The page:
|Title||Baule male figure|
|Collection||Artworld: Sainsbury Centre for Visual Arts|
|Description||This standing figure shows an intricately carved coiffure, delicate facial features, and large ears. The long feet and muscular calves are in contrast with the slender body. The figure is looking away slightly to the left with a cupped hand posture. Cicatrisation scars are visible on either side of the eyes and three at the base of the back of the neck. The left ear has been damaged and repaired, and an old split down the right side of the head and body, has been filled.|
|Description Source||Helen Coleman|
|Id Number Current Accession||215|
|Location Creation Site||Côte d’Ivoire|
|Location Current Repository||Sainsbury Centre for Visual Arts|
|Subject||sculpture in the round, figurine, human figurine, male|
|Measurements||115 x 395 x 60 mm|
|Credit Line||Male figure. West Africa, Ivory Coast: Baule. 19th/20th century. Wood. h. 37.5 cm. Acquired 1960. UEA 215|
|Context||Ancestor figures are never carved among the Baule; the ancestors, who are a powerful force, instead receive sacrifice on special stools and chairs. Figures (waka sona, wooden persons) like this one are the locus for sprit spouses. The Baule believe that everyone had a spouse in the other world before they were born into this one (see Vogel, 1981: 73). Men would have a blolo bla, a 'spirit wife', while women have a blolo bian, a 'spirit husband'. The diviner may advise anyone who has difficulties with marriage, fertility, etc. to commission a figure of a spirit spouse and set up a shrine for it, as such problems are attributed to a restive spirit spouse who must be appeased. The sprit itself may indicate to the diviner, the client and the carver the details of posture, scarification and coiffure, and even which tree should be used in making its figure.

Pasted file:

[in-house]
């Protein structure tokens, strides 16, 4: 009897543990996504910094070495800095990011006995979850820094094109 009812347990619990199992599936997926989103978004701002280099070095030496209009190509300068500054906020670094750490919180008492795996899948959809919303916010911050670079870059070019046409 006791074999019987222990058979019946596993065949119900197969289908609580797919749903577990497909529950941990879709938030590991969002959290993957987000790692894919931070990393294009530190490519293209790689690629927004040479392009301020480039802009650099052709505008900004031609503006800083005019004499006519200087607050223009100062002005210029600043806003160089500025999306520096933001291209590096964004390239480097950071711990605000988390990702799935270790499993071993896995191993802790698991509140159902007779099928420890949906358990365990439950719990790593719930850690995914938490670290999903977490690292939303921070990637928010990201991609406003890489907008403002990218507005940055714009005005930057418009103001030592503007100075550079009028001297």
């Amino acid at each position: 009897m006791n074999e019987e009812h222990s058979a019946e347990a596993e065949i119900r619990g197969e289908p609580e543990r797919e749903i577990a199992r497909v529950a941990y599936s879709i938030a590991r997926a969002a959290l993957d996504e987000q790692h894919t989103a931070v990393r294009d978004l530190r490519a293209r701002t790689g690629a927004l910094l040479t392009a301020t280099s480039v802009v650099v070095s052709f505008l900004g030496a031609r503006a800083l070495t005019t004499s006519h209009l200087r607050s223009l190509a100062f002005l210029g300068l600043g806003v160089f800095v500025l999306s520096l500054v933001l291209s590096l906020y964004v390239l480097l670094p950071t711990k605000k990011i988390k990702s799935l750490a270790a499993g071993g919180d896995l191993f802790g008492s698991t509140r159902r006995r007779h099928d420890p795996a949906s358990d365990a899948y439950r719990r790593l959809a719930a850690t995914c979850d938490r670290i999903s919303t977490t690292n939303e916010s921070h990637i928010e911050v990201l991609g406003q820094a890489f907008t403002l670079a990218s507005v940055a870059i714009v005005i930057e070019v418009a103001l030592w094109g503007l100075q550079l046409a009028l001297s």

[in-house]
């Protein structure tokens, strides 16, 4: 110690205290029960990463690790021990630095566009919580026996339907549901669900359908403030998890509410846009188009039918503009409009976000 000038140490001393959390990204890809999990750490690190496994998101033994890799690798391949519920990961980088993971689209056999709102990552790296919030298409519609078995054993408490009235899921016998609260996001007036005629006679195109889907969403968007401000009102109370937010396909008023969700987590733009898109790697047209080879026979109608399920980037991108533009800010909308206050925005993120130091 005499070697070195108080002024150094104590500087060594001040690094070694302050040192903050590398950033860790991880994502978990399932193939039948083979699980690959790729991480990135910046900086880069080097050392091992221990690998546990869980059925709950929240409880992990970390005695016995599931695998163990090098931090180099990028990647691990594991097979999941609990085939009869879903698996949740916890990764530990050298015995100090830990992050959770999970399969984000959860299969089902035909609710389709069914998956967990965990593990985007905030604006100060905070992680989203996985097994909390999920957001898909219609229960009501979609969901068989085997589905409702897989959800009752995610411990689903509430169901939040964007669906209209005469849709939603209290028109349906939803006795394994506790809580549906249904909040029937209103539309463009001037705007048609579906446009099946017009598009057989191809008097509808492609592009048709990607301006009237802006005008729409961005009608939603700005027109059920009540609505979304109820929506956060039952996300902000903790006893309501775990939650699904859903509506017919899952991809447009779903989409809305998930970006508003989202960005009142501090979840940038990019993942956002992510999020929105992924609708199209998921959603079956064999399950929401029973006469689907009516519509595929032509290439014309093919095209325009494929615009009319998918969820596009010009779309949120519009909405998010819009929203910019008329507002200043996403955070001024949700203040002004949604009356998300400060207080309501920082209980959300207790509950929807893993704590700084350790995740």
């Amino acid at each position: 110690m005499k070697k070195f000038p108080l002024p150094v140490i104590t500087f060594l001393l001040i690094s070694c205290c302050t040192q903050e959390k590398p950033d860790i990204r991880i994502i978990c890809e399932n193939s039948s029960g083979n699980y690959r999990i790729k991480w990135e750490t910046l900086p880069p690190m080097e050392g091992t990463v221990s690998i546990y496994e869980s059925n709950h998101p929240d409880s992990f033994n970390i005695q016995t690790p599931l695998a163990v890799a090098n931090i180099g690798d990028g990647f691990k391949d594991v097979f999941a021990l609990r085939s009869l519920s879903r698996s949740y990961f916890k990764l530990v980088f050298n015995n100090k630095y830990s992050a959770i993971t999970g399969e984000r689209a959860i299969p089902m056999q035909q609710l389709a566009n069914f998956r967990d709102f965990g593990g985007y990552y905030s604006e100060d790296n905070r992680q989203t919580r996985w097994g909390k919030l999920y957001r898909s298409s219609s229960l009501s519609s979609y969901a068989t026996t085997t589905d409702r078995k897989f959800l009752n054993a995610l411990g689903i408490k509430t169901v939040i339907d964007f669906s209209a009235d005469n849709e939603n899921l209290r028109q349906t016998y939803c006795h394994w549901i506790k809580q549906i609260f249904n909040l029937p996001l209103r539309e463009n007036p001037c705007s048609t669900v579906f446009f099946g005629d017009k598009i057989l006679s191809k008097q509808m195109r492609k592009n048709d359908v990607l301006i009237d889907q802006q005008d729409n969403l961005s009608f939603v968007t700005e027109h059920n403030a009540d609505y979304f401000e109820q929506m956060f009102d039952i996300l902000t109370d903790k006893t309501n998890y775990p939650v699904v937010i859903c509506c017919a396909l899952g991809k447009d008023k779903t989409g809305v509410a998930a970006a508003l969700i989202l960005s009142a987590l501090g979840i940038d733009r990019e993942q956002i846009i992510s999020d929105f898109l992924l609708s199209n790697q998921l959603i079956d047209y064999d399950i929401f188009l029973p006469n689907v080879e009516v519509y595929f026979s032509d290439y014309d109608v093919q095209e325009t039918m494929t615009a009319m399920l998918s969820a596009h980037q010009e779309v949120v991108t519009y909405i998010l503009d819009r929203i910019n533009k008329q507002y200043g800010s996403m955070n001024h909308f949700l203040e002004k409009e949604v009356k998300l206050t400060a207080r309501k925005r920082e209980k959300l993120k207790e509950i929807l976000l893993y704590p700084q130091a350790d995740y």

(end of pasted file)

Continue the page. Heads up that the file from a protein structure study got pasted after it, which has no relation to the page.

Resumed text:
This statuette, with cupped hands held loosely in front, is unusual in posture and proportions. Most Baule figures have the arms carved along the sides of the body, whether attached or free. The normal ‘African' scale is one of large head, long body and short legs (see UEA 684) - yet here, the head is rather smaller than the Baule standard, and the body is considerably shorter than the legs. The slender build and exquisite finish give an impression of other-worldly beauty which is heightened by the naturalistic, yet serenely idealised heads with its minimal tribal scarification. The coiffure is marvellously detailed; the long legs with muscular calves and astonishingly long feet may embody a canon of male beauty. The ears are shown larger than the norm - perhaps it is not too fanciful to suggest that this spirit husband's pose was intended to convey an aura of receptive, even sympathetic attention.
A male figure, illustrated by Meauzé (1968: 68-69), may be by the same carver, since it too is unorthodox in attitude and proportions; if so, we have here one of only two known works by the hand of a Baule master.
An old split down the right side of the head and body has at some time been filled; this serves only to accentuate the original poignant twist to the head.
|Context Source||Margret Carey. In: Steven Hooper (ed.), 1997, Catalogue to the Robert and Lisa Sainsbury Collection. University of East Anglia.|
|Context Title||Published Catalogue|
|Relation Referenced By||Margret Carey|
|Relation References||Vogel, S. (ed). 1981. For Spirits and Kings: African Art from the Tishman Collection, New York.
Meauze, P. 1968. African Art. London.
|Rights||Sainsbury Centre for Visual Arts, UEA, Norwich, 2002. All Rights reserved|
|Work Type||male figure|